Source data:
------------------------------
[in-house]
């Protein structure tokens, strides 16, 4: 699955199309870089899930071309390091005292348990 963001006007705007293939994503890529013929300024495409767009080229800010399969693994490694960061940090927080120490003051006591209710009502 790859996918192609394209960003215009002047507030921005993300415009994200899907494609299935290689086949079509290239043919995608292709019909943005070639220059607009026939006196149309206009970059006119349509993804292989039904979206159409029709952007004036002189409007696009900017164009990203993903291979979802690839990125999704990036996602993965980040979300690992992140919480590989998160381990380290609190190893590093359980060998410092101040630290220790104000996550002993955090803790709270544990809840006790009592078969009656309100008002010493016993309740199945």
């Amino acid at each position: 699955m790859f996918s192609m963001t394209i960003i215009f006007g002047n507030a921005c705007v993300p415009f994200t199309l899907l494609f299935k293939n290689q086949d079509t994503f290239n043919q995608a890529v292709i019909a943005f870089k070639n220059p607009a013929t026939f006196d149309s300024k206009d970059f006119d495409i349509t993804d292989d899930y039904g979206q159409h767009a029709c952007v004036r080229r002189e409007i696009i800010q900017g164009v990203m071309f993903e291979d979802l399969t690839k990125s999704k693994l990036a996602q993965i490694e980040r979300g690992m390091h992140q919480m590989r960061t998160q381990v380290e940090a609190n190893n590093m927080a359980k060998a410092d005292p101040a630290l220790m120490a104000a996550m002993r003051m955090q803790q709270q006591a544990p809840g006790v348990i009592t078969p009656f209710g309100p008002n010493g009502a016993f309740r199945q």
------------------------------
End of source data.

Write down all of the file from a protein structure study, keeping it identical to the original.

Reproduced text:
[in-house]
């Protein structure tokens, strides 16, 4: 699955199309870089899930071309390091005292348990 963001006007705007293939994503890529013929300024495409767009080229800010399969693994490694960061940090927080120490003051006591209710009502 790859996918192609394209960003215009002047507030921005993300415009994200899907494609299935290689086949079509290239043919995608292709019909943005070639220059607009026939006196149309206009970059006119349509993804292989039904979206159409029709952007004036002189409007696009900017164009990203993903291979979802690839990125999704990036996602993965980040979300690992992140919480590989998160381990380290609190190893590093359980060998410092101040630290220790104000996550002993955090803790709270544990809840006790009592078969009656309100008002010493016993309740199945």
């Amino acid at each position: 699955m790859f996918s192609m963001t394209i960003i215009f006007g002047n507030a921005c705007v993300p415009f994200t199309l899907l494609f299935k293939n290689q086949d079509t994503f290239n043919q995608a890529v292709i019909a943005f870089k070639n220059p607009a013929t026939f006196d149309s300024k206009d970059f006119d495409i349509t993804d292989d899930y039904g979206q159409h767009a029709c952007v004036r080229r002189e409007i696009i800010q900017g164009v990203m071309f993903e291979d979802l399969t690839k990125s999704k693994l990036a996602q993965i490694e980040r979300g690992m390091h992140q919480m590989r960061t998160q381990v380290e940090a609190n190893n590093m927080a359980k060998a410092d005292p101040a630290l220790m120490a104000a996550m002993r003051m955090q803790q709270q006591a544990p809840g006790v348990i009592t078969p009656f209710g309100p008002n010493g009502a016993f309740r199945q």